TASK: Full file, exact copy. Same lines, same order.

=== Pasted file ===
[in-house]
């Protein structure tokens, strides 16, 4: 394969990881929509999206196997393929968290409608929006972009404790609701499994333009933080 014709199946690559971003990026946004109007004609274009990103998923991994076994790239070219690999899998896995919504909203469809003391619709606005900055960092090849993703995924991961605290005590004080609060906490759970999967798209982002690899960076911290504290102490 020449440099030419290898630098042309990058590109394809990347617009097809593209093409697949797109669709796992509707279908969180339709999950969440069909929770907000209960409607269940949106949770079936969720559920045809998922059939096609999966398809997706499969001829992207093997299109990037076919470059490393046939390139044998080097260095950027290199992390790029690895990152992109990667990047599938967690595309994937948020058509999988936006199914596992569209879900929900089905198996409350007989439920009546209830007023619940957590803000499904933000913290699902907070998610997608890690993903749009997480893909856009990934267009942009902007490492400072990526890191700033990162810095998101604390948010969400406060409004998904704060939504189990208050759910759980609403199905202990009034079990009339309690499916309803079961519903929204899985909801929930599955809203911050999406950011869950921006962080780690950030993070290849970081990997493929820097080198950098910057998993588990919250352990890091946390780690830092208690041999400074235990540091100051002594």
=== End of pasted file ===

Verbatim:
[in-house]
């Protein structure tokens, strides 16, 4: 394969990881929509999206196997393929968290409608929006972009404790609701499994333009933080 014709199946690559971003990026946004109007004609274009990103998923991994076994790239070219690999899998896995919504909203469809003391619709606005900055960092090849993703995924991961605290005590004080609060906490759970999967798209982002690899960076911290504290102490 020449440099030419290898630098042309990058590109394809990347617009097809593209093409697949797109669709796992509707279908969180339709999950969440069909929770907000209960409607269940949106949770079936969720559920045809998922059939096609999966398809997706499969001829992207093997299109990037076919470059490393046939390139044998080097260095950027290199992390790029690895990152992109990667990047599938967690595309994937948020058509999988936006199914596992569209879900929900089905198996409350007989439920009546209830007023619940957590803000499904933000913290699902907070998610997608890690993903749009997480893909856009990934267009942009902007490492400072990526890191700033990162810095998101604390948010969400406060409004998904704060939504189990208050759910759980609403199905202990009034079990009339309690499916309803079961519903929204899985909801929930599955809203911050999406950011869950921006962080780690950030993070290849970081990997493929820097080198950098910057998993588990919250352990890091946390780690830092208690041999400074235990540091100051002594």